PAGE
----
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  • Writer's pictureNiamh O'Reilly

Use Your Vote This Friday




Polling day for the upcoming referendum is Friday March 8. It’s also International Women’s Day and no doubt some political boffin somewhere said yes, lets hold this on International Women’s Day it will be a great day for women and what a photo opp, etc.


Yes, but it’s also a Friday and most polling stations are schools. I’m not a political expert here, but to me the math seems pretty obvious. Just who exactly will be the ones to have to take the day off work or juggle like a circus performer or make bits of themselves to look after the children who are not in school on polling day?


WOMEN. That’s who.


I took a straw poll of followers over on my Instagram page at the weekend about the upcoming referendum on March 8. I focussed on the so called ‘care’ article. The only thing that was clear was that most people are unclear about what way they will vote. (47% said they were undecided, 27% intended to vote yes and 22% said they will vote no. 4% said they would not vote.)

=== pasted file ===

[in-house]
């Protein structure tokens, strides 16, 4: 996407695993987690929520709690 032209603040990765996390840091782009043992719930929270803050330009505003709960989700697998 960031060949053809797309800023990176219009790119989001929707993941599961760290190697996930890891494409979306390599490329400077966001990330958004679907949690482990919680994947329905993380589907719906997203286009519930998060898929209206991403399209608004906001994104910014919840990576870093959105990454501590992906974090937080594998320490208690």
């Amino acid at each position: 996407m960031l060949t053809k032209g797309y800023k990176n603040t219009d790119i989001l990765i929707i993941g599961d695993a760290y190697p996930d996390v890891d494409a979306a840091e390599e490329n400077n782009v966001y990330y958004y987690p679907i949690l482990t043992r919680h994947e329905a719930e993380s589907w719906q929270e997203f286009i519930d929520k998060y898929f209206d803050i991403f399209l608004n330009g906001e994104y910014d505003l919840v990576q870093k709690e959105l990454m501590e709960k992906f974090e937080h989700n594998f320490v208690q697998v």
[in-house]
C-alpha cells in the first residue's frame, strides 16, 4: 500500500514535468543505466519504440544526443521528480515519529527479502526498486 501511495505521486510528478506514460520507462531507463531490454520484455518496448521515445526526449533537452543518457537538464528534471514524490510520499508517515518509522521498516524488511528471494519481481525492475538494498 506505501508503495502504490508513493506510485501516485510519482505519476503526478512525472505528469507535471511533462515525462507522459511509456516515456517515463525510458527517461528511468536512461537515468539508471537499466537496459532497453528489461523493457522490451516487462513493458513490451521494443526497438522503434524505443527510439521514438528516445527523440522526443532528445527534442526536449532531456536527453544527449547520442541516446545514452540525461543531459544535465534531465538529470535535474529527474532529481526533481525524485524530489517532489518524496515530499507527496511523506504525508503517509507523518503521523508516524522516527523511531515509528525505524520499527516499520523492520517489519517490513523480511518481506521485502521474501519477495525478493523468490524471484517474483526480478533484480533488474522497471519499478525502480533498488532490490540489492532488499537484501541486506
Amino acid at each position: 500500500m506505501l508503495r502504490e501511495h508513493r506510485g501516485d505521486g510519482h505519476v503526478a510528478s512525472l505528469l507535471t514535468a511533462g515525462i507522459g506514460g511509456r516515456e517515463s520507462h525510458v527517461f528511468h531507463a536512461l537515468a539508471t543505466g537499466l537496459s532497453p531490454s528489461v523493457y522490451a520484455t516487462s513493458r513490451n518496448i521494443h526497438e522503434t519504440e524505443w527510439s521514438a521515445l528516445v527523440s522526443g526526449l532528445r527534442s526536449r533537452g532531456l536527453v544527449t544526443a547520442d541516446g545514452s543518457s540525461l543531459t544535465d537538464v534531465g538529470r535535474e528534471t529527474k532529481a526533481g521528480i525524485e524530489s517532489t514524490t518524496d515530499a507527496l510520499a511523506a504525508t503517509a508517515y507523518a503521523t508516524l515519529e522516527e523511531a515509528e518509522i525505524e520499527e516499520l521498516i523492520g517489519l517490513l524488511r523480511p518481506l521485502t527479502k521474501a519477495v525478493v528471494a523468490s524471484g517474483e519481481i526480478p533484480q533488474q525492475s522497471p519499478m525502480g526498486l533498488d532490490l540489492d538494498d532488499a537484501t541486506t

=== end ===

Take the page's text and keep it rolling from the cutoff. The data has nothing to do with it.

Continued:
It's a really odd one to reason with in my own head. Before the wording was revealed and the referendum was debated in the citizens assembly, I was very much in favour of updating the constitution and removing outdated, sexist references to women’s “duties in the home.” However, once the wording was revealed, it left me and many other women wondering just what we are actually being asked to vote on?


To be clear, this is what we are being asked to vote on in the “care” referendum.


What the constitution currently states-

Article 41.2.1° “In particular, the State recognises that by her life within the home, woman gives to the State a support without which the common good cannot be achieved.”


Article 41.2.2° “The State shall, therefore, endeavour to ensure that mothers shall not be obliged by economic necessity to engage in labour to the neglect of their duties in the home.”


The proposal involves deleting Article 41.2.1° and Article 41.2.2° and inserting a new Article 42B, as shown below:


“The State recognises that the provision of care, by members of a family to one another by reason of the bonds that exist among them, gives to Society a support without which the common good cannot be achieved, and shall strive to support such provision.”